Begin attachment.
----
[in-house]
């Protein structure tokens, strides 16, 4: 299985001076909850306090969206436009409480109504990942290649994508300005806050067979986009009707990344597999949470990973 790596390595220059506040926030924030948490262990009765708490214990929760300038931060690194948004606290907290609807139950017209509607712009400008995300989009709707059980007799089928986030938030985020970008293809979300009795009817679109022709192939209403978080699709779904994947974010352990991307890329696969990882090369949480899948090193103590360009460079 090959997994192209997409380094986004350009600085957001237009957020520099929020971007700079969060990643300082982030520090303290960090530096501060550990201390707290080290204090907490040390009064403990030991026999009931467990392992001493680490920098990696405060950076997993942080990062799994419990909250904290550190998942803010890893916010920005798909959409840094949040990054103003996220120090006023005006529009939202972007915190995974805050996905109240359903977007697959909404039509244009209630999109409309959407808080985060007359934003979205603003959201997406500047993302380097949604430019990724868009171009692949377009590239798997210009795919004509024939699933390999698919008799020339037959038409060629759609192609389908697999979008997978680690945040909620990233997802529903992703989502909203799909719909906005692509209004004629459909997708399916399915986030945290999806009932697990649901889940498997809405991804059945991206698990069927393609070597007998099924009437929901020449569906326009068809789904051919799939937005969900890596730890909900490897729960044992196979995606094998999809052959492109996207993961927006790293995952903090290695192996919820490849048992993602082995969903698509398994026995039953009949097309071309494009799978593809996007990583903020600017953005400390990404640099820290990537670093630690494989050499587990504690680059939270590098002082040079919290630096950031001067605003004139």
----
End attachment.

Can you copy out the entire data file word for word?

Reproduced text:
[in-house]
């Protein structure tokens, strides 16, 4: 299985001076909850306090969206436009409480109504990942290649994508300005806050067979986009009707990344597999949470990973 790596390595220059506040926030924030948490262990009765708490214990929760300038931060690194948004606290907290609807139950017209509607712009400008995300989009709707059980007799089928986030938030985020970008293809979300009795009817679109022709192939209403978080699709779904994947974010352990991307890329696969990882090369949480899948090193103590360009460079 090959997994192209997409380094986004350009600085957001237009957020520099929020971007700079969060990643300082982030520090303290960090530096501060550990201390707290080290204090907490040390009064403990030991026999009931467990392992001493680490920098990696405060950076997993942080990062799994419990909250904290550190998942803010890893916010920005798909959409840094949040990054103003996220120090006023005006529009939202972007915190995974805050996905109240359903977007697959909404039509244009209630999109409309959407808080985060007359934003979205603003959201997406500047993302380097949604430019990724868009171009692949377009590239798997210009795919004509024939699933390999698919008799020339037959038409060629759609192609389908697999979008997978680690945040909620990233997802529903992703989502909203799909719909906005692509209004004629459909997708399916399915986030945290999806009932697990649901889940498997809405991804059945991206698990069927393609070597007998099924009437929901020449569906326009068809789904051919799939937005969900890596730890909900490897729960044992196979995606094998999809052959492109996207993961927006790293995952903090290695192996919820490849048992993602082995969903698509398994026995039953009949097309071309494009799978593809996007990583903020600017953005400390990404640099820290990537670093630690494989050499587990504690680059939270590098002082040079919290630096950031001067605003004139």